- There have also been problems with the brown bin or composting bin service, with a handful of households contaminating it with dead animals and non-recyclable waste.
- We have a worm farm and compost bin, have planted fruit trees and vegetables and plan to plant up an area of natives next week.
- The scheme is designed to encourage residents to take part in council schemes, which include a compost bin offer and nappy laundering services.
- Bin wagons, rubbish bins and boxes are all in line for a major shake-up to smooth the way for kerbside recycling.
- The level of organisation is very impressive, though I'm not sure about the symbolism of the count supervisors using an empty ballot box as a rubbish bin.
- He pointed it out to me and I walked across to the bin and deposited the package of shells.
- We performed the same statistical analysis on these synteny bins as described above for the human-mouse data.
- Ogilvie et al. divided trials into quartile bins based on the distribution of reaction time latencies.
- The spike in the rightmost bin of the series is due to the occurrence of an appreciable number of chromosomes without crossovers at that marker spacing.
verb (bins, binning, binned)[with object]
- If binning the soybeans, start at 16% moisture and aerate to dry down to an average of 13%. Aeration is required anyway for temperature control of stored grain.
- For bins with false floors which are inaccessible for cleaning, chloropicrin, a bin ‘clean-out’ fumigant, is legal to use, prior to binning the grain.
- The experience of eating in itself was not unpleasant, but once the wrapper is binned you come to the realisation that you have taken part in a tawdry liason with a tarted-up chocolate trollop.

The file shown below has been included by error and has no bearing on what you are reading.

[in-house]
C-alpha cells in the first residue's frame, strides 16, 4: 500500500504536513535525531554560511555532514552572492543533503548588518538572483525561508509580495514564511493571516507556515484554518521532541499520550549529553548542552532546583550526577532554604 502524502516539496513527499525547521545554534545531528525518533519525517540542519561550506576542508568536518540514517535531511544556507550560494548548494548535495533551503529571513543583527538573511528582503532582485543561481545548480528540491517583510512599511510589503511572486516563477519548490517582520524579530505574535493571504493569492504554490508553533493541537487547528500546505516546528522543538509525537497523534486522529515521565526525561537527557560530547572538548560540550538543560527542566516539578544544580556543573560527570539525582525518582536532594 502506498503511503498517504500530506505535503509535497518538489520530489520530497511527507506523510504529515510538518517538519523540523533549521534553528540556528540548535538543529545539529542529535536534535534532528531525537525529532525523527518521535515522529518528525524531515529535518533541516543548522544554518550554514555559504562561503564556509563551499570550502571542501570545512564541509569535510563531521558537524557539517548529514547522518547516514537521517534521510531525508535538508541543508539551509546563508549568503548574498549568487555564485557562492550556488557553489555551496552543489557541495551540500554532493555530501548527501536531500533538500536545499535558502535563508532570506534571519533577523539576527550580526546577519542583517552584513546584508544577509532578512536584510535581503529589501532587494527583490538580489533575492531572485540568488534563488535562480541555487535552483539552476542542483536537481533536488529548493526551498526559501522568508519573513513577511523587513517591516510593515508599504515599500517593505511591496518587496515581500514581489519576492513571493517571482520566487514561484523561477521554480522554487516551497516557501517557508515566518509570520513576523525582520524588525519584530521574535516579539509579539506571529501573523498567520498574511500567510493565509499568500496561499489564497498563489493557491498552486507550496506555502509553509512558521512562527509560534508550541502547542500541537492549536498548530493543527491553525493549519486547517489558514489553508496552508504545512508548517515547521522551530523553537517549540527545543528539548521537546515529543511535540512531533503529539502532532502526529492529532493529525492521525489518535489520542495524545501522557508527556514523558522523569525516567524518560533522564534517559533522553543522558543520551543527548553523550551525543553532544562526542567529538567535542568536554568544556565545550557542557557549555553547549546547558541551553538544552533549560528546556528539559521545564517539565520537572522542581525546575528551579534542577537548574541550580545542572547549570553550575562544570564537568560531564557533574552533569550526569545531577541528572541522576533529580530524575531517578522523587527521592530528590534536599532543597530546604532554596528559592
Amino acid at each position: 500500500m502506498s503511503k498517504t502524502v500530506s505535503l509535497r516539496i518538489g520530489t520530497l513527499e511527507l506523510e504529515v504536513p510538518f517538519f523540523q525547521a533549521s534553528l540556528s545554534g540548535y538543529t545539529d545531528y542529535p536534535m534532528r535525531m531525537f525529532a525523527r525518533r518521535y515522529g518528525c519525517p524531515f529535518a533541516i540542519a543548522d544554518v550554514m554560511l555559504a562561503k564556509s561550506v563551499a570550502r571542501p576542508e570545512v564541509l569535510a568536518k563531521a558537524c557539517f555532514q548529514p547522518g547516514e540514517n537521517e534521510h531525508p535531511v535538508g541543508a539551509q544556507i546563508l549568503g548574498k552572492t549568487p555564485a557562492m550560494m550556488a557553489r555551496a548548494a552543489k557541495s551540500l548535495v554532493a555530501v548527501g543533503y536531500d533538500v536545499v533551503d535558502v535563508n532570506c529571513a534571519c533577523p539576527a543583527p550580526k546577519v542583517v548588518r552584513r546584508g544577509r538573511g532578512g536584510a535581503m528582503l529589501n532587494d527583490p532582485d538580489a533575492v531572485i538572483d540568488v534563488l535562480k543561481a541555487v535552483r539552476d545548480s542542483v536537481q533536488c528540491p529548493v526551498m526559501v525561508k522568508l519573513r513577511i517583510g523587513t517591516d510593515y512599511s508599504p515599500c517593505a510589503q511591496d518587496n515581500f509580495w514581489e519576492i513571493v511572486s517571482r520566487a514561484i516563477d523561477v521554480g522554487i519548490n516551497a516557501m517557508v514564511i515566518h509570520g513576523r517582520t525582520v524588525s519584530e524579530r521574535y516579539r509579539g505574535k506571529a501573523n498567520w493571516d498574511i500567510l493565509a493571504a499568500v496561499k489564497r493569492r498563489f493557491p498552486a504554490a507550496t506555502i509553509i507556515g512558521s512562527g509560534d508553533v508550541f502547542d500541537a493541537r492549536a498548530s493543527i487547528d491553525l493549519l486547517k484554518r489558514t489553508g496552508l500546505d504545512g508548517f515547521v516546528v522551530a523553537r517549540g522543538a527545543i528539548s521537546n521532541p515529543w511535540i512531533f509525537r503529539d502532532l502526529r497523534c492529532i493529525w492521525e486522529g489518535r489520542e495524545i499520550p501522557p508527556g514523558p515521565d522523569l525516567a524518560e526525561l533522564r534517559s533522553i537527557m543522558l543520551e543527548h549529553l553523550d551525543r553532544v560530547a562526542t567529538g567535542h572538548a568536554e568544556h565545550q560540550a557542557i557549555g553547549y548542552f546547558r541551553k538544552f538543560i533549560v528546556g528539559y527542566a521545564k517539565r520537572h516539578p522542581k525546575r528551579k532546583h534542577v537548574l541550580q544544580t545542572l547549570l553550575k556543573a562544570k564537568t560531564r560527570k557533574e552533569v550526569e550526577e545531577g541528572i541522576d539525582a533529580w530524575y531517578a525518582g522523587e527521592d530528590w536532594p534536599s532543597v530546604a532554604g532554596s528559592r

- The mean-variance estimates were then binned into a two-dimensional histogram.
- The numbers of links to other domains in such graphs were logarithmically binned, and frequencies were thus obtained.
- Although this meant losing information due to binning quantitative data, it increased the power of the method to describe a large range of morphological variation and large patterns in evolutionary history.
Old English bin(n), binne, of Celtic origin; related to Welsh ben 'cart'. The original meaning was 'receptacle' in a general sense; also specifically 'a receptacle for provender in a stable' and 'a receptacle for storing grain, bread, or other foodstuffs'. The sense 'receptacle for trash' dates from the mid 19th century.
Words that rhyme with binagin, akin, begin, Berlin, Boleyn, Bryn, chin, chin-chin, Corinne, din, fin, Finn, Flynn, gaijin, Glyn, grin, Gwyn, herein, Ho Chi Minh, in, inn, Jin, jinn, kin, Kweilin, linn, Lynn, mandolin, mandoline, Min, no-win, pin, Pinyin, quin, shin, sin, skin, spin, therein, thin, Tientsin, tin, Tonkin, Turin, twin, underpin, Vietminh, violin, wherein, whin, whipper-in, win, within, Wynne, yin
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